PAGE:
Arts, heritage and sport funding boost
Jeremy Hunt, Secretary of State for Culture, Olympics, Media and Sport, has given his first keynote speech.
He intends to place an order before Parliament in September that could see arts, heritage and sport each receiving an extra £50 million a year.
Read a full transcript of the speech.
Watch video highlights on YouTube
Under the order, the share of money going to each of the arts, heritage and sport good causes will increase to 20% and the Big Lottery Fund will receive the remaining 40%. He also proposes that the Big Lottery Fund will focus its support exclusively on the voluntary and community sectors.
“I want to get the Lottery back to how it was originally conceived,” he said. “The lottery was set up to fund grassroots initiatives, not as a pot of money for Ministers to dip into.”
Mr Hunt said three key principles would underpin future policy:
- a mixed economy of public and private support for the arts, with stronger incentives to promote philanthropy
- access to high quality arts for as many people as possible, through continued free admission to national museums and galleries and continued education programmes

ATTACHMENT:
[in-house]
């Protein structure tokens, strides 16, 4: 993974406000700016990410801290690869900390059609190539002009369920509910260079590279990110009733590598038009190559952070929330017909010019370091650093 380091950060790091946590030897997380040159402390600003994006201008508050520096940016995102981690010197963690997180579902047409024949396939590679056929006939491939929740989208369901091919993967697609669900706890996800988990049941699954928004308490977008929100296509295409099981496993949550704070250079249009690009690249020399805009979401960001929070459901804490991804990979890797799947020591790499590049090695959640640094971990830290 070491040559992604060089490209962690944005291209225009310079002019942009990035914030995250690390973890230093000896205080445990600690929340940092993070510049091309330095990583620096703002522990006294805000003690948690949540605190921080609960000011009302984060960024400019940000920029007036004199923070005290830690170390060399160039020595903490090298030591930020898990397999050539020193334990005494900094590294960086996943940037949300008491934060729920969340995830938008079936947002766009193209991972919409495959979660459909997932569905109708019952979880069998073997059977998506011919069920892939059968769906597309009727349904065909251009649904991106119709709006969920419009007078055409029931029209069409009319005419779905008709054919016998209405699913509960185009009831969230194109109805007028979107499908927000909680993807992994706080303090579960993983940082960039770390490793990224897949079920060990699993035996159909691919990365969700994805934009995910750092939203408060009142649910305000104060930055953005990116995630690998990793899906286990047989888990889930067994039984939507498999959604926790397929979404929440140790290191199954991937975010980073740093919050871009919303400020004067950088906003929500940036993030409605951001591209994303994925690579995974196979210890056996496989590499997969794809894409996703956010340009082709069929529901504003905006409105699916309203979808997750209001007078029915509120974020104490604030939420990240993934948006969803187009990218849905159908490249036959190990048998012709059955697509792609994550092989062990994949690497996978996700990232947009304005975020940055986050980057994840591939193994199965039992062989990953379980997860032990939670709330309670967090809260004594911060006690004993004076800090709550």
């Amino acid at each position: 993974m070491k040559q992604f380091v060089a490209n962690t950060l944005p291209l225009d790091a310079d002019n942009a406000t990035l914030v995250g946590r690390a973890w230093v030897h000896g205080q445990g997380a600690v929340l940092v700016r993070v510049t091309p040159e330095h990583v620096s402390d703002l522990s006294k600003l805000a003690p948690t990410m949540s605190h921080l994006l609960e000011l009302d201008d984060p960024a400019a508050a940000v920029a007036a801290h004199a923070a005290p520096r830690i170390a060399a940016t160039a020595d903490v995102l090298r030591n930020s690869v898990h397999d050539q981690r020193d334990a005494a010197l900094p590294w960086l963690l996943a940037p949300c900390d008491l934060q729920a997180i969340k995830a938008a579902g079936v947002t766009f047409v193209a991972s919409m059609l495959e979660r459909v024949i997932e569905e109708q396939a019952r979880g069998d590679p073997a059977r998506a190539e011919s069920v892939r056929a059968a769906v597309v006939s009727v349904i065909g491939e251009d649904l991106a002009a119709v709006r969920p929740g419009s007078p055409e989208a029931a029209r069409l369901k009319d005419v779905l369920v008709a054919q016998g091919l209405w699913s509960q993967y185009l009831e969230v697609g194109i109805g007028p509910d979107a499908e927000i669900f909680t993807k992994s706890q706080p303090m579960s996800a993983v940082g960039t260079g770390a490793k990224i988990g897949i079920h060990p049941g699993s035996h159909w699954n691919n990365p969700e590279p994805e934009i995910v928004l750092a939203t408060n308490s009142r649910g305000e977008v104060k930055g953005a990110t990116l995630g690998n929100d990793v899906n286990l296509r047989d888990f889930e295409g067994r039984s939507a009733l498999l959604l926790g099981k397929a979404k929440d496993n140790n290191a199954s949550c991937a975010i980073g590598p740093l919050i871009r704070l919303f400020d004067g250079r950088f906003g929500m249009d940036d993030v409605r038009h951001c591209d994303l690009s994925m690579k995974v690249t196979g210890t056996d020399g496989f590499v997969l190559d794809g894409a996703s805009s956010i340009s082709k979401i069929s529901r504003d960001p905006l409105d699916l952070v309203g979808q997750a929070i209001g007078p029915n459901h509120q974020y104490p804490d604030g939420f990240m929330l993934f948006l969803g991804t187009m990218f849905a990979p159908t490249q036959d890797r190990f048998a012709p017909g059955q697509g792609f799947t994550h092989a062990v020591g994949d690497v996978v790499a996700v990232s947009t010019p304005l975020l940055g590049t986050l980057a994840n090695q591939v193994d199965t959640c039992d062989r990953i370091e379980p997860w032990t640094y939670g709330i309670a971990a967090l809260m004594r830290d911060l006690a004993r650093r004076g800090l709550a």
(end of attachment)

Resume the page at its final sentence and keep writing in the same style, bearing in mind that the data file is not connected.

- a reaffirmation of the arm’s length principle, with no politicisation of funding decisions
The Culture Secretary also said that he wanted to make private giving to arts and culture easier by:
- reforming Gift Aid
- building on the successful Acceptance-in-lieu Scheme to make it possible for donors to give works of art to the nation during their lifetimes
- rewarding high-performing arts organisations through longer-term funding deals, so reassuring sponsors and donors that their support would complement public investment
“I am totally passionate about the arts and culture in this country,” Mr Hunt explained. “For me culture is not just about the jobs in the creative industries, not just about its economic impact, and not just about the thing that’s enjoyed by the millions who go to the cinema, theatre and concerts every week, or visit our museums and galleries.
“Rather, it’s what defines us as a civilised nation. It helps us understand the world around us, explain it and sometimes escape from it - and we are all the better for it.”